“I let Will throw a party because I seriously thought it was just going to be a very small gathering,” Jane Clayton said. “On that night, he asked me if I could go spend some time with my family so he could have the house free for him and his friends. By leaving him alone, I made a great error in judgement because I should’ve known better than to leave my 16-year-old son alone on a Saturday night. Now, we both have the virus, so we are isolating ourselves at home.”
Jane Clayton is not as concerned for their recovery because they have not experienced dangerous symptoms, but she is worried of passing the virus on to her parents.
“My parents are elderly, which is why I was so angry at Will Clayton for throwing this party. My parents need my help almost on a daily basis, and now I had to hire a nurse to watch over them because I do not want them to get the virus and be put on a ventilator. That is definitely my worst fear,” Jane Clayton said.
In the hospital, Molina had to comfort dying patients because their families could not enter the hospital due to Cedar-Sinai’s safety protocols.
“On my actual shift, I’ve had four or five people die in my care,” Molina said. “I’ve held the phone so my patients can FaceTime their families to say their goodbyes and that is really hard for both the patients and their families because you don’t want the last time you see someone to be through a device. It’s absolutely devastating.”
Senior Virginia Warner lost a grandparent to COVID-19. Shortly after, she made the “mistake” of attending Clayton’s party because of her grief.
“I was so upset. To this day, I can’t even accept that my grandma is not here anymore. I didn’t even get to say an official goodbye to her because the hospital does not allow visitors,” Warner said. “I was filled with grief, so I thought I had nothing to lose by attending Clayton’s party. [But afterwards,] it just made me feel worse because I felt guilty for being stupid with a virus that took my grandma from me.”
Not all students violated COVID-19 restrictions in the “traditional” way, by attending parties and large gatherings. Some violated the restrictions by going on vacation. Over winter break, junior John McDonald traveled with his family to Las Vegas, a city that made a name for itself early on in the pandemic by opening up casinos and hotels.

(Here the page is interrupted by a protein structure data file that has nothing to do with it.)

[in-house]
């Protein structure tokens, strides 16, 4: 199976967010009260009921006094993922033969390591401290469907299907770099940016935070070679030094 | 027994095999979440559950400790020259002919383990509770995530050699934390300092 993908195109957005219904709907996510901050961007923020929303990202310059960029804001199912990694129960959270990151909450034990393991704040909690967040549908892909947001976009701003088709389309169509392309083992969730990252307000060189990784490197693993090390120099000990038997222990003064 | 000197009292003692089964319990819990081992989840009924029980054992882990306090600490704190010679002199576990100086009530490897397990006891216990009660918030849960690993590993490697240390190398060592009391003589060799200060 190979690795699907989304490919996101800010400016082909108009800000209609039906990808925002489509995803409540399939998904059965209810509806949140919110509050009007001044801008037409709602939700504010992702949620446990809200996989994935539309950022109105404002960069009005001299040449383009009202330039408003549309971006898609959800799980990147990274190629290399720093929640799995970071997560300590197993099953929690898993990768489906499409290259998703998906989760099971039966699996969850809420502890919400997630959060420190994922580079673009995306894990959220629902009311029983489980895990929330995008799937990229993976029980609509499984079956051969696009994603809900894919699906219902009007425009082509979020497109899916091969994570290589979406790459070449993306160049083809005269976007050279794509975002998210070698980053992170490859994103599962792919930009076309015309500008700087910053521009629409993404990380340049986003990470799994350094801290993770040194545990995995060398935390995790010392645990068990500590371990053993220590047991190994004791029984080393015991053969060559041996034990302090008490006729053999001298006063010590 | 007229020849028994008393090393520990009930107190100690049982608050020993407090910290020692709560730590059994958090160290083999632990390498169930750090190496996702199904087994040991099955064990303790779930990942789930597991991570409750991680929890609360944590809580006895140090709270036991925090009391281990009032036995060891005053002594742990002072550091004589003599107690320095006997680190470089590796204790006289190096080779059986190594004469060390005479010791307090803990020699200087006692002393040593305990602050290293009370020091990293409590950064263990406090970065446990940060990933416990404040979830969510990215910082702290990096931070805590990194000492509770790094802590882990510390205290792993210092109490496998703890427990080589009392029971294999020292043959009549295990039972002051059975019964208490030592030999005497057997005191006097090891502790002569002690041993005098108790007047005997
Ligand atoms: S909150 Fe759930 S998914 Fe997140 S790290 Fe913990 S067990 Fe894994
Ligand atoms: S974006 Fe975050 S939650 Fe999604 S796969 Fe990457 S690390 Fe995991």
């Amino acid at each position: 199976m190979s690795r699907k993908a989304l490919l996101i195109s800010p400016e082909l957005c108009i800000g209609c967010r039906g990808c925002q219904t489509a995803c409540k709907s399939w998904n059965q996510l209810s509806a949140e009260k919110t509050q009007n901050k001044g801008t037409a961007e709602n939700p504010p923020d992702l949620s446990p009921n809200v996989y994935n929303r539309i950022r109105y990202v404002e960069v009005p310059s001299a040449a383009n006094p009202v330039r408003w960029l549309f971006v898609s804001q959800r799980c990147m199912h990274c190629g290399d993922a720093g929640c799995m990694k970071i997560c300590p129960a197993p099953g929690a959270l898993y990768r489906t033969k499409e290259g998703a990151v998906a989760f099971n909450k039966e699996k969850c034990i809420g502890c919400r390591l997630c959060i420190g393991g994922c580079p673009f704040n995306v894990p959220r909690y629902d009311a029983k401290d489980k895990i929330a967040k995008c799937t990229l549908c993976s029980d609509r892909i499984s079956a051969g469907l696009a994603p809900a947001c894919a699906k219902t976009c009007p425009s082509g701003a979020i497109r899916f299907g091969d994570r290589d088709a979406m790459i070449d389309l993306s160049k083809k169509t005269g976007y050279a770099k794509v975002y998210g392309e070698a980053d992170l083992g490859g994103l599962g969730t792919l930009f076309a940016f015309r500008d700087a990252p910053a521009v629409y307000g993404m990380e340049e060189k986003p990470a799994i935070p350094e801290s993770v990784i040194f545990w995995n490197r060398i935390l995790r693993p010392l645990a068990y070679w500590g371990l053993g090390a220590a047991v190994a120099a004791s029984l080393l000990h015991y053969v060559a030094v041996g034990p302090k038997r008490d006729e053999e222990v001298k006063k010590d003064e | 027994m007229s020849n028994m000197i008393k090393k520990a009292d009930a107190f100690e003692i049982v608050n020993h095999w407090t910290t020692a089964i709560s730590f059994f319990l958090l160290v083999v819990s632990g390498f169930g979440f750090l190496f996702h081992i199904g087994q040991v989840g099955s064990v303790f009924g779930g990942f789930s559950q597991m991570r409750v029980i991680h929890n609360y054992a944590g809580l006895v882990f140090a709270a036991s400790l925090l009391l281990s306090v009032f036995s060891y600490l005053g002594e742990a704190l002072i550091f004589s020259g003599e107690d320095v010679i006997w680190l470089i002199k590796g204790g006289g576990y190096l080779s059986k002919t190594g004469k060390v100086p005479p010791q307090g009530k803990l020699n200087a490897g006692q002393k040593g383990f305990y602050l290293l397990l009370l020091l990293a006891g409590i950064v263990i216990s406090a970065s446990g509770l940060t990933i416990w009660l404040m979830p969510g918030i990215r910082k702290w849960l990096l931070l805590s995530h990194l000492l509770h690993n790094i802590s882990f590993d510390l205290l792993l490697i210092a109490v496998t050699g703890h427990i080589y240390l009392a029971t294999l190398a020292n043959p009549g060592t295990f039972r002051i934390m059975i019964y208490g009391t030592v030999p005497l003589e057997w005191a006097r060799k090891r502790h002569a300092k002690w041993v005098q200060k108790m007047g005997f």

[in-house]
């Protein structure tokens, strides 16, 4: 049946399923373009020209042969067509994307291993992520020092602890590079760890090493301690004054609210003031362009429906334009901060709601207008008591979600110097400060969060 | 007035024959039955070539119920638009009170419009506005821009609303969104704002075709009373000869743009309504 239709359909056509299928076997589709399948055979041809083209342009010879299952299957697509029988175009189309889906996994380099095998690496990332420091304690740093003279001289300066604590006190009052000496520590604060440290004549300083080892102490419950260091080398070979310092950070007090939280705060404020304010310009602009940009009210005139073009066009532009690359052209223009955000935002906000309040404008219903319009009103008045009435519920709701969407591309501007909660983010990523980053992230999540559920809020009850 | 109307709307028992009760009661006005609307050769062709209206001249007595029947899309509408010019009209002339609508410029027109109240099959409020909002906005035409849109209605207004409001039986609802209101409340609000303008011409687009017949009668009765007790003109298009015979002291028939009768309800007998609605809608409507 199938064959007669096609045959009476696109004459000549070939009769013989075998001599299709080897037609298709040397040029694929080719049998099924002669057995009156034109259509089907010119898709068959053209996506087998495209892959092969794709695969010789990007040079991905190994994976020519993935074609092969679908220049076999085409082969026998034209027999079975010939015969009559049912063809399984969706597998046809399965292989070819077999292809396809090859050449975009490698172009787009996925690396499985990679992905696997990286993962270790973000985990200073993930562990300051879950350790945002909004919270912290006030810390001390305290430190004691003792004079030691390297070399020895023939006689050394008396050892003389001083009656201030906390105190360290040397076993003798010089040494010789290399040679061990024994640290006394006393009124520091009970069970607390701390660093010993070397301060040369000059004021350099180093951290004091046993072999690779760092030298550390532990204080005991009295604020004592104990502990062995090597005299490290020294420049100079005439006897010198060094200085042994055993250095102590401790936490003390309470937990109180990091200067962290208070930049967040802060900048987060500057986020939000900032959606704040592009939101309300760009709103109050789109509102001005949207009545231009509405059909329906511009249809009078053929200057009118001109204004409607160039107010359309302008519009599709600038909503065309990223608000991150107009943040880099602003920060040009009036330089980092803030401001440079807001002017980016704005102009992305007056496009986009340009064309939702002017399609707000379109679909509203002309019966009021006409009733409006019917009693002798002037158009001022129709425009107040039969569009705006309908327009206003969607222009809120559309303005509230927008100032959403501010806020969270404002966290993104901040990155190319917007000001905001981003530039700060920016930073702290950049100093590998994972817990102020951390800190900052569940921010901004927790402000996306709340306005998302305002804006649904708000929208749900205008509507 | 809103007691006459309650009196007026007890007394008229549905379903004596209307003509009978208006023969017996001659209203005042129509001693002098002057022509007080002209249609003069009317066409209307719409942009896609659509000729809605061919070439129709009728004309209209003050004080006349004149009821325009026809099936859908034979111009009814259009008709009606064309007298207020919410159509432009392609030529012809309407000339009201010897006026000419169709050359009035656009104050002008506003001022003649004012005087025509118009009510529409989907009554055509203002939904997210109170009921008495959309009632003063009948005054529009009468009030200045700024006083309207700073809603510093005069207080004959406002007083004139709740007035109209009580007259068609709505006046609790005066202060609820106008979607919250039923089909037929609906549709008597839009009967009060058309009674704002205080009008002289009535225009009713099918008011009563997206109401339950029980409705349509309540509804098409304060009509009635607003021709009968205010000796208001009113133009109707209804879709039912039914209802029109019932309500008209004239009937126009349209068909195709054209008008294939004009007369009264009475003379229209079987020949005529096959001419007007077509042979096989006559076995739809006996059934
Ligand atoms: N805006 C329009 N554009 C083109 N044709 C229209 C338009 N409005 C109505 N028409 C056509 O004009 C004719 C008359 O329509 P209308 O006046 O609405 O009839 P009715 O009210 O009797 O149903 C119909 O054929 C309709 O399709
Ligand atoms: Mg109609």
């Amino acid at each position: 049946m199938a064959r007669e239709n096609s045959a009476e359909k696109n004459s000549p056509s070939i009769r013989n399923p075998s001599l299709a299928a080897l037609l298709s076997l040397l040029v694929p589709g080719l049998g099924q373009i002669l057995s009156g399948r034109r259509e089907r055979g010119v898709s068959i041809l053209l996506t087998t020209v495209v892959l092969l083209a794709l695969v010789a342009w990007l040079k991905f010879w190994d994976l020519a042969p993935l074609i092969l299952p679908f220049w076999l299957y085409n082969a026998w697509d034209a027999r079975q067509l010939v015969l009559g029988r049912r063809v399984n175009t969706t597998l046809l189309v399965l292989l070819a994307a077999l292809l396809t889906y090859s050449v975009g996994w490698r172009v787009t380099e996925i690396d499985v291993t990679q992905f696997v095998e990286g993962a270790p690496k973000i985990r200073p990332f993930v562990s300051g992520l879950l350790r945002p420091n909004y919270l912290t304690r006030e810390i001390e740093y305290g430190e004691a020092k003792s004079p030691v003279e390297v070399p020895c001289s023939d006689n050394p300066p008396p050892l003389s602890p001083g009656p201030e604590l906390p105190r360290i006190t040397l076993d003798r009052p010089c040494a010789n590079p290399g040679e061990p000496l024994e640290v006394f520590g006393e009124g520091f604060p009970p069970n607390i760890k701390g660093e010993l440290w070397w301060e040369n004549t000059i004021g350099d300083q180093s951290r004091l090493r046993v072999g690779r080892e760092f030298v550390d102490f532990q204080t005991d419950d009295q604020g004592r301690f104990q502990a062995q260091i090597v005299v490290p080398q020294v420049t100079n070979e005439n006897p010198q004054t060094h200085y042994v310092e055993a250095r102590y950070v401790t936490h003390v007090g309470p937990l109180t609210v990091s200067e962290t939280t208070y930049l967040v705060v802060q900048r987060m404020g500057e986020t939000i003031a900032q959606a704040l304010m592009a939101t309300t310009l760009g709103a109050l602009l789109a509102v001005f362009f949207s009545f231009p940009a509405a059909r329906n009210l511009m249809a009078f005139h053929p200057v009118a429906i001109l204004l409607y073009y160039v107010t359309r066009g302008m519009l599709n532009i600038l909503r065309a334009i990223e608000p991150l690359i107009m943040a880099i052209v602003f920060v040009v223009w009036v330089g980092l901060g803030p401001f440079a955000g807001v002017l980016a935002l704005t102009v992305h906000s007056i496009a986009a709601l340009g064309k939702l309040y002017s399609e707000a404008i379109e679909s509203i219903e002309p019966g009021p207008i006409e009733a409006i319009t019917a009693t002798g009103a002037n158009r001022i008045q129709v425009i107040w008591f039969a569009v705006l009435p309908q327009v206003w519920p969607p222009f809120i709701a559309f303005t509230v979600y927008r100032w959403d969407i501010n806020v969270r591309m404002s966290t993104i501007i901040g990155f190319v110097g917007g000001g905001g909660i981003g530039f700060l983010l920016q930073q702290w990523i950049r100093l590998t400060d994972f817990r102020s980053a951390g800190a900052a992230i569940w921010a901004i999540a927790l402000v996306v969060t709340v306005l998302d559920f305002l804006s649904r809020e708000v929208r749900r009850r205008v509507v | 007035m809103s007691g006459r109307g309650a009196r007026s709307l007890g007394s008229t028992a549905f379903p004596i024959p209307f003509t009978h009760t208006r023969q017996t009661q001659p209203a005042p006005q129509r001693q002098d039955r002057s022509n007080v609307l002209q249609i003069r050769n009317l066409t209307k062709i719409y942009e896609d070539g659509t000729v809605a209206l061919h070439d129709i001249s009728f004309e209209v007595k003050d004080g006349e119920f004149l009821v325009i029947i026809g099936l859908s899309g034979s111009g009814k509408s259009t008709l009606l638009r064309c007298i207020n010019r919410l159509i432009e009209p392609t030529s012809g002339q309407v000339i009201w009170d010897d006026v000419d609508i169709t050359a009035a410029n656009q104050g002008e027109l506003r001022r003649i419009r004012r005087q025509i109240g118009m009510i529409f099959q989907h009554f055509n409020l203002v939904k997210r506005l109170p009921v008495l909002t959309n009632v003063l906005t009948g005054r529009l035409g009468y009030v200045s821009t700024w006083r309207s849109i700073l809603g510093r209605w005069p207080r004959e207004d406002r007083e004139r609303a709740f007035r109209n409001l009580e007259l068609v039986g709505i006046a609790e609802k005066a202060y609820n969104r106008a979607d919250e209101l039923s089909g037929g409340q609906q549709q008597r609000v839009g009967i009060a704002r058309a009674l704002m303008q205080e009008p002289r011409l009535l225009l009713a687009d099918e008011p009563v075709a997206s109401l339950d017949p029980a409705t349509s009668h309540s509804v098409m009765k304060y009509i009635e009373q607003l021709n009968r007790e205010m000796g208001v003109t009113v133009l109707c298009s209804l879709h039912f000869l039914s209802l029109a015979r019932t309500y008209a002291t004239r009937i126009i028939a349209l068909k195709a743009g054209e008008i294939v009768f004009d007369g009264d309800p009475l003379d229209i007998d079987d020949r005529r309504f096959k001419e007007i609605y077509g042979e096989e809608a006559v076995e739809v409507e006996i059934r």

“We were really tired of being cooped up in the house all the time, so we decided to take a family trip to Vegas for Christmas weekend,” McDonald said. “When we got there, it was so packed because I think a lot of families had the same mindset that we did.”
Over the course of the weekend, McDonald’s family realized that they “needed to go home.”
“We left pretty early because it was obvious that we were going to get COVID if we stayed any longer,” McDonald said. “The hotel was swarmed with people who didn’t even wear their masks properly, so we felt very unsafe in that environment. We thought we were better off being cooped up at home.”
However, once the McDonald family returned home, they did not get tested nor did they quarantine for 14 days.
Molina believes that it is “important” for Los Angeles to take the virus seriously and take into account CDC recommendations because COVID-19 rates are increasing daily.
“I think the best thing we can all do is to stay home. People are dying with minimal comfort because this virus can be painful. I think that one of the most challenging things about COVID is that we don’t always know how it’s going to affect certain people, so it’s crucial that we don’t dismiss it as a virus that only the elderly suffer the most from,” Molina said. “The numbers will only keep rising if we don’t do our part by staying home.”